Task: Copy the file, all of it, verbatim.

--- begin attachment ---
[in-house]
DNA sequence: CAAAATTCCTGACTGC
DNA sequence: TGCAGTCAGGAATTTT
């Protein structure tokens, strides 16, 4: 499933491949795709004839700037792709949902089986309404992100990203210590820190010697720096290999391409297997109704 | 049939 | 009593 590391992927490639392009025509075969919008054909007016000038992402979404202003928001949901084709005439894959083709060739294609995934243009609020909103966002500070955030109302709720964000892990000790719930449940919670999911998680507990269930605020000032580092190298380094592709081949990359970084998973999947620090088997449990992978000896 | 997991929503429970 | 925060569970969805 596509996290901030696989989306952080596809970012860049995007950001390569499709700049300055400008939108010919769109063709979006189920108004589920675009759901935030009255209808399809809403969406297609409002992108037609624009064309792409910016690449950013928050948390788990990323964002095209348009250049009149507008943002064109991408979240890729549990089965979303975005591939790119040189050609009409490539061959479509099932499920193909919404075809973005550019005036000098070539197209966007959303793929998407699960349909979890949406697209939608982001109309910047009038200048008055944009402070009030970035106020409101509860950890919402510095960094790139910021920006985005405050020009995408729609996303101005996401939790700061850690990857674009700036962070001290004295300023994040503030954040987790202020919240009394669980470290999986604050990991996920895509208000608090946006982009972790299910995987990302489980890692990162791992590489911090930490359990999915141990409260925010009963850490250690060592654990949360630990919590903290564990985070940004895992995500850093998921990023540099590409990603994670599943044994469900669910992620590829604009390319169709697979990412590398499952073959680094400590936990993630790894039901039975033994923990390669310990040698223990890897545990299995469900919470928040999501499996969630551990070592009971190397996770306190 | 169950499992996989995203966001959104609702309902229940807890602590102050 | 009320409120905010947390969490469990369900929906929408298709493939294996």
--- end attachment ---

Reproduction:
[in-house]
DNA sequence: CAAAATTCCTGACTGC
DNA sequence: TGCAGTCAGGAATTTT
């Protein structure tokens, strides 16, 4: 499933491949795709004839700037792709949902089986309404992100990203210590820190010697720096290999391409297997109704 | 049939 | 009593 590391992927490639392009025509075969919008054909007016000038992402979404202003928001949901084709005439894959083709060739294609995934243009609020909103966002500070955030109302709720964000892990000790719930449940919670999911998680507990269930605020000032580092190298380094592709081949990359970084998973999947620090088997449990992978000896 | 997991929503429970 | 925060569970969805 596509996290901030696989989306952080596809970012860049995007950001390569499709700049300055400008939108010919769109063709979006189920108004589920675009759901935030009255209808399809809403969406297609409002992108037609624009064309792409910016690449950013928050948390788990990323964002095209348009250049009149507008943002064109991408979240890729549990089965979303975005591939790119040189050609009409490539061959479509099932499920193909919404075809973005550019005036000098070539197209966007959303793929998407699960349909979890949406697209939608982001109309910047009038200048008055944009402070009030970035106020409101509860950890919402510095960094790139910021920006985005405050020009995408729609996303101005996401939790700061850690990857674009700036962070001290004295300023994040503030954040987790202020919240009394669980470290999986604050990991996920895509208000608090946006982009972790299910995987990302489980890692990162791992590489911090930490359990999915141990409260925010009963850490250690060592654990949360630990919590903290564990985070940004895992995500850093998921990023540099590409990603994670599943044994469900669910992620590829604009390319169709697979990412590398499952073959680094400590936990993630790894039901039975033994923990390669310990040698223990890897545990299995469900919470928040999501499996969630551990070592009971190397996770306190 | 169950499992996989995203966001959104609702309902229940807890602590102050 | 009320409120905010947390969490469990369900929906929408298709493939294996």